[firefox] is always doing something, even if it’s just calculating the opportune moment to crash inexplicably” – kfx

Performance and memory usage

I have to kill firefox after it has been running for a few days, because it using over 1Gb of ram and becomes so slow as to be unusable… even after I closed all windows and tabs and left only one window with a blank tab open!

And this happens every single time I run firefox (which fortunately it is not too often because on Plan 9 we have saner web browsers), in the end it always glops every single bit of free memory and slows down to a crawl.

Once I was so amused by this that I even had to take a screenshot, and after I killed it, when I tried to run it again I got this, lovely.

But my favorite is this error message.

And note that of course I don’t have flash, java or any such nonsense installed, so either it is firefox or one of the few hundred linux libraries it uses(I don’t have any windows or OS X boxes, so I have no clue if it leaks this much on other platforms).

Every few days a new debian package shows up, and I naively await for the damned thing to download thinking that maybe they have fixed something… no such luck yet.

Firefox is the perfect example of all that is wrong with software today: out of control complexity, layers upon layers of badly thought out gratuitous abstractions, rampant abuse of libraries, etc. And I say this as someone that respects and appreciates the mozilla developers, and I know they are good people (I was at the first two European Mozilla Developers Conferences).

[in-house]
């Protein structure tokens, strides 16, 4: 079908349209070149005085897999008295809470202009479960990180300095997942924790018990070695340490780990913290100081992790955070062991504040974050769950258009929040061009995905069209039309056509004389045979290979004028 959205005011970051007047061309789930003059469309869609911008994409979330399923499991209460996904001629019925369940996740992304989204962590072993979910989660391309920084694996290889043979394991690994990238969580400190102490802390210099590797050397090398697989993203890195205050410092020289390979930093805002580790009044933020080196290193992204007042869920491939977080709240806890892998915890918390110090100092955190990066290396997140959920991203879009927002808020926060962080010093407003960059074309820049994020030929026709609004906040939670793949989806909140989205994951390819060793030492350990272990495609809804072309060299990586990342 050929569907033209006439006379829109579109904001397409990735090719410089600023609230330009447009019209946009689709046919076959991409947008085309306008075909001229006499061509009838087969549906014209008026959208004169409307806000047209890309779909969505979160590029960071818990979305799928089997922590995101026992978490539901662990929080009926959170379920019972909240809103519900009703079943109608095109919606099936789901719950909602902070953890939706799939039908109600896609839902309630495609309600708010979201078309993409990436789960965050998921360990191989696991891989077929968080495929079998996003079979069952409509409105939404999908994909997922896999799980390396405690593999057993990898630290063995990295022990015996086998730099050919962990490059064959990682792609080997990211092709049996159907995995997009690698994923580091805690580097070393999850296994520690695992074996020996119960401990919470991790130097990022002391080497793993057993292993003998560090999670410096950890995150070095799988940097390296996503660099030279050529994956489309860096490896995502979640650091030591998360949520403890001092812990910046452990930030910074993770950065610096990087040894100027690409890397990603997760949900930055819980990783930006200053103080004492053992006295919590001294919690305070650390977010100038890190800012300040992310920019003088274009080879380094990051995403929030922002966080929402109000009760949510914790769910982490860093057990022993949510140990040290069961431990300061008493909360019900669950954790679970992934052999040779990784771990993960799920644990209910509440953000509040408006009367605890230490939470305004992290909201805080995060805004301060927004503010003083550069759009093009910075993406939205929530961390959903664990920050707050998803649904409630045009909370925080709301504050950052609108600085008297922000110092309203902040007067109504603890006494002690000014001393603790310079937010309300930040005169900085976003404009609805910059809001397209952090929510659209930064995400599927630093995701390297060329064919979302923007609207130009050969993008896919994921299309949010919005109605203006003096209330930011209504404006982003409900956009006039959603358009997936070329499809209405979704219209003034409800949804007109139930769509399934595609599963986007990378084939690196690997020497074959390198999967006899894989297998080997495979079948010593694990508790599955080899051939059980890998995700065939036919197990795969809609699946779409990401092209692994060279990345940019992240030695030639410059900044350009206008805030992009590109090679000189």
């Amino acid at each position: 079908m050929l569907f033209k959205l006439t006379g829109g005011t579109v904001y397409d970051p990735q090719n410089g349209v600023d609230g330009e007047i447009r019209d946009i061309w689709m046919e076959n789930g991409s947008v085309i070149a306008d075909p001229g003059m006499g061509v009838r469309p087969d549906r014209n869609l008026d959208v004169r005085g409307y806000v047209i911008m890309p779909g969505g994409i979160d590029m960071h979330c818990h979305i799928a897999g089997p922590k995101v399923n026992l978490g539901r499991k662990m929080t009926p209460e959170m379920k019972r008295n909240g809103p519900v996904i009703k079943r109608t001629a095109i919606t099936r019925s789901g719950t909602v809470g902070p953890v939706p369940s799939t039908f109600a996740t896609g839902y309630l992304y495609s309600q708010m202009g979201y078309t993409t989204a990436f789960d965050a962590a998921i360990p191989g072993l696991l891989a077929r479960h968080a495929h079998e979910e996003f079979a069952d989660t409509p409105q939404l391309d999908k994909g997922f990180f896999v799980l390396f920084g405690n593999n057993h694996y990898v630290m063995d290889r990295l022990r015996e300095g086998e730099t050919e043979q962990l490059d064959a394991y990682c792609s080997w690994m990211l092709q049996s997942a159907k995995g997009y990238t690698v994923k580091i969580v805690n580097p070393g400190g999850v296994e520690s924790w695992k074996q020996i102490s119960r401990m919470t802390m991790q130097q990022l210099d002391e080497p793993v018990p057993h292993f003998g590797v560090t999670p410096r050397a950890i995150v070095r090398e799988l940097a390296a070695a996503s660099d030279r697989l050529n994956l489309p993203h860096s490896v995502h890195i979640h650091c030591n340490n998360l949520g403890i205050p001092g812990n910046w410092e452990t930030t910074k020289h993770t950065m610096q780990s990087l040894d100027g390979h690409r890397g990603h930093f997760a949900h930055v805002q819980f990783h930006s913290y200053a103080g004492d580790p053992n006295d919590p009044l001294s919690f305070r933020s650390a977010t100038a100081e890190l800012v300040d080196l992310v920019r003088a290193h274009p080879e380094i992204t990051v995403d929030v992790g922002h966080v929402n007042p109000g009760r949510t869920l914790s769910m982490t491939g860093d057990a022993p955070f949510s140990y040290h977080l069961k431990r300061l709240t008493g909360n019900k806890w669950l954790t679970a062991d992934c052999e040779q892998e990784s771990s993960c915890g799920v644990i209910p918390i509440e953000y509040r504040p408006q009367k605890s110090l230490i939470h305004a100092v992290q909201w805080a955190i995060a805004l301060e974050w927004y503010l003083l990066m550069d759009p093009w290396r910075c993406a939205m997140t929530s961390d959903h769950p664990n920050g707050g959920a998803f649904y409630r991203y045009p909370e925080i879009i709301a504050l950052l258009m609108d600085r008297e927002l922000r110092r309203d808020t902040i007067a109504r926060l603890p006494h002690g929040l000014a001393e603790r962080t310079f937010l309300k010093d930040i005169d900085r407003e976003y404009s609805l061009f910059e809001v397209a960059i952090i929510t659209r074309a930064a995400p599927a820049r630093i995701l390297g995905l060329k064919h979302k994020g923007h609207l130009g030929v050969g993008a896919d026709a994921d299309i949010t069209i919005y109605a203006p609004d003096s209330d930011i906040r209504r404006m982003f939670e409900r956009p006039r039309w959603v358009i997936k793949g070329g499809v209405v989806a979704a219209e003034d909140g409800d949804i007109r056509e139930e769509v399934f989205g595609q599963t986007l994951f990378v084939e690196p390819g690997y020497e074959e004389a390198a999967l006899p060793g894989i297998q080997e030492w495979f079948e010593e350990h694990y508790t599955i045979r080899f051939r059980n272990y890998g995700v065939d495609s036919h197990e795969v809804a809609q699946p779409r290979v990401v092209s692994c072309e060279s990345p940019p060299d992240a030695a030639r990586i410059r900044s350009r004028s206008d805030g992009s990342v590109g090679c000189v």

It is time for people to remember that simplicity is the most important value when building software, it is time to remember how to build small and simple programs that do one thing and do it well. But how can anyone do that with the ever growing tangle of standards?

And always remember that:

There are two ways of constructing a software design: One way is to make it so simple that there are obviously no deficiencies and the other way is to make it so complicated that there are no obvious deficiencies.” – C.A.R. Hoare, The 1980 ACM Turing Award Lecture

If your software is so complex you can’t figure out how to fix a memory leak in less than twenty minutes, then you are doing something wrong, if the leak stays around for months, maybe it is best that you give up and start from scratch.